New Delhi: India's leading Islamic seminary Darul Uloom has issued a fatwa, saying "photography is unlawful and a sin", even though Saudi Arabia allows photographers inside the holy city of Mecca and live telecast of 'namaz' is beamed on Islamic channels across the world.
Mufti Abdul Qasim Nomani, Mohtamim (Vice-Chancellor) of Darul Uloom Deoband, told PTI on phone, "Photography is un-Islamic. Muslims are not allowed to get their photos clicked unless it is for an identity card or for making a passport."
He said Islam does not permit video-taping of marriages or clicking of pictures to save as mementos for future generations.
When pointed out that Saudi Arabia allows photography, Mufti Nomani said, Saudi Arabia can do it, but they will not allow it.
Mufti Nomani agreed with the fatwa -- a religious edict issued by Darul Ifta in Deoband -- regarding a query from an engineering graduate saying he was passionate about photography and wanted to pursue it as a career.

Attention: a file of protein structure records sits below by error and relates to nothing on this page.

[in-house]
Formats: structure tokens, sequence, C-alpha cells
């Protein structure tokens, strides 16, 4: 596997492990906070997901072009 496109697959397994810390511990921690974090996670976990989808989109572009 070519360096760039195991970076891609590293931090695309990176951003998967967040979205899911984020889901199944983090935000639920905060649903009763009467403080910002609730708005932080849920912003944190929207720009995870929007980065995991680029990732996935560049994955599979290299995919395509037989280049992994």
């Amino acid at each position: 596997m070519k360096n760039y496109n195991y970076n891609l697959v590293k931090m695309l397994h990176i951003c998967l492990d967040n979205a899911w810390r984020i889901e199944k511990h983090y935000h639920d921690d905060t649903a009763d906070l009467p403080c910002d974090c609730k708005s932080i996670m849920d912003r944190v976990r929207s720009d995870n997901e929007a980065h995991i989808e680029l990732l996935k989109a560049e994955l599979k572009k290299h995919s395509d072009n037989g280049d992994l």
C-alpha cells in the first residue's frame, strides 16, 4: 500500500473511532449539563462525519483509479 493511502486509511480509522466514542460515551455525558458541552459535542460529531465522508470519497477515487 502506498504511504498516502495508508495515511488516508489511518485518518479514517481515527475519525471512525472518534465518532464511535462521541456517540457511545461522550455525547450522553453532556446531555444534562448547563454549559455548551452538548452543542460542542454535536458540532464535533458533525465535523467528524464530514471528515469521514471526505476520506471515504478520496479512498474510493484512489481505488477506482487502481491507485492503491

"Photography is unlawful and a sin. Hadith (recorded Islamic tradition) warns sternly against it. Do not do this course. You should search any suitable job based on your engineering course," reads the fatwa posted on the school's website.
All India Muslim Law Personal Board member Mufti Abul Irfan Qadri Razzaqi also agreed with Mufti Nomani's fatwa.
"Islam forbids photographing of humans and animals. Whoever does that will be answerable to God," Mufti Razzaqi told PTI.
A similar fatwa was issued when a television reporter asked if his "facing the video camera" is against Islam.
"You are right, it is prohibited in Islam to photograph and to let others photograph you. Therefore, you should seek forgiveness from Allah for the same and choose for you a work which is free from such prohibited acts," read the fatwa
Another fatwa, that was issued read that any work which involves unlawful things is unlawful. But if part of a person's job includes oral or written reporting as well as photography, then the entire income will not be labelled as unlawful.
However, Mufti Saif Abbas, president of the Shia Chand Committee, said his sect allows photography and television viewing. "Islamic channels such as Peace TV, QTV, ARY and others beam live coverage of namaz, Hajj...are they all wrong?
I have argued with my Sunni colleagues that there is nothing wrong with photography," he said.